Lee’s Room

While loafing in a hospital bed for the first two weeks of 2012, I did little to forestall the expected boredom. No laptop. No tablet. No Jeffrey Deaver Novel. But I did listen. Not to the television; it was silent.  I listened to the conversations in the hallways, the adjoining rooms, and the nursing station which was becoming a customer service call center. And…….I listened to the voices of the past. I endured mother’s criticism. I enjoyed her company when attending a recital, a symphony or a play. Her harsh words were a reflection of my lack of spontaneity. I would reach adulthood before Sadie Hannah Marie Oakes-Broom would realize just how much I appreciated her guidance in these matters; the exposure to so much inspiration.

It was different with Father. When he took me bowling I enjoyed myself . It wasn’t the bowling. It was my father. We didn’t interact much; mostly I just watched him having fun with his friends. I wanted to be like Dixie Broom. I wanted father to like theater and music. I had to decide who I was and be me.

I didn’t talk about it. I locked myself in the library and I wrote: 

 

From CuriousAbner.wordpress.com    January 3, 2012

“My father’s defense against my interrogative chatter was to buy a set of World Books. I can still hear him saying ‘Look it up in World Book.’ I must have heard that sentence leave his lips a thousand times. In less than a year I had abandoned the limited vocabulary and the thousands of pictures contained therein and had moved into the family library. That room soon became known as Lee’s Room. I developed a method for research similar to Googling though that word would not come into the language for nearly sixty years.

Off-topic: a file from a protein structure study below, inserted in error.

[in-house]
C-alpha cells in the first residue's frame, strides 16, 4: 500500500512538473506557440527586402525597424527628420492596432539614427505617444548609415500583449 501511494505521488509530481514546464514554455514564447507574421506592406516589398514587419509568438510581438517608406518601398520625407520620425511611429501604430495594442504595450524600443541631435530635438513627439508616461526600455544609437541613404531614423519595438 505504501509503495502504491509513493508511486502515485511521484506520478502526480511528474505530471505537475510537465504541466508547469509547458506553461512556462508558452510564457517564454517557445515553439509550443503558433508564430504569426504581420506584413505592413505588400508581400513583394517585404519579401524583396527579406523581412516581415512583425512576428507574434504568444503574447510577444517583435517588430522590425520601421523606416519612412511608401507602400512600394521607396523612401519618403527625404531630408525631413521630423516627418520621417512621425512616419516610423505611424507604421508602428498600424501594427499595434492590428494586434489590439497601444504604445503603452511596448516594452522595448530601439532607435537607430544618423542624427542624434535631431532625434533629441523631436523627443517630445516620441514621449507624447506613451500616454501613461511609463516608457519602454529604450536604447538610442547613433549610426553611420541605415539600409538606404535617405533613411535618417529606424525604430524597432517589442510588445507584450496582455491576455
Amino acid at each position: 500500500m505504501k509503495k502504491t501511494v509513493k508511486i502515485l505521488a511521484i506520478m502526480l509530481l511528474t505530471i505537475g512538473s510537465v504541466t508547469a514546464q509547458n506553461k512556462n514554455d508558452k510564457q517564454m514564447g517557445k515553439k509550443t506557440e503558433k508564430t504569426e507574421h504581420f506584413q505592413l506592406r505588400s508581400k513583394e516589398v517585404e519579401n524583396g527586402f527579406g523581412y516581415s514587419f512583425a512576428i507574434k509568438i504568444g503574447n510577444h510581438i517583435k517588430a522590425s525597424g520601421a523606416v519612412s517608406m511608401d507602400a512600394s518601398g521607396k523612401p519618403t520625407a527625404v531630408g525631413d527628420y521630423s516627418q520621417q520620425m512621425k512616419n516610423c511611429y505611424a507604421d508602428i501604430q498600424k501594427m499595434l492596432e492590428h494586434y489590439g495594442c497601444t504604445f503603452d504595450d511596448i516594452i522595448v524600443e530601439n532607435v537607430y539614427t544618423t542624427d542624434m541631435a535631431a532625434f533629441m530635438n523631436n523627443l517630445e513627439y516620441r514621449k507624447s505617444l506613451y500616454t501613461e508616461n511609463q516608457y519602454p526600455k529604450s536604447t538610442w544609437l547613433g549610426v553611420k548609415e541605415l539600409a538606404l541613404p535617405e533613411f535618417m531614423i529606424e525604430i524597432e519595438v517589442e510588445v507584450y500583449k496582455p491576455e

If I wanted to study the making of motion pictures or the sounds of other languages I would check out five or six books from the library, scan them, choose one that captured my interest and when happening on a subset of ideas which captured my attention and generated more questions, use the indexing and glossaries of the other books and compare data. I returned for a while to the World Book’s collection of illustrations, using them as guidelines for drawing my own pictures. In this way I learned the various cattle breeds, and those of horses, other domesticated animals and eventually the wild things and plants. “

Those are the sounds i heard while loafing in my hospital bed. I am glad to be back at my desk. And now……off to the gym.

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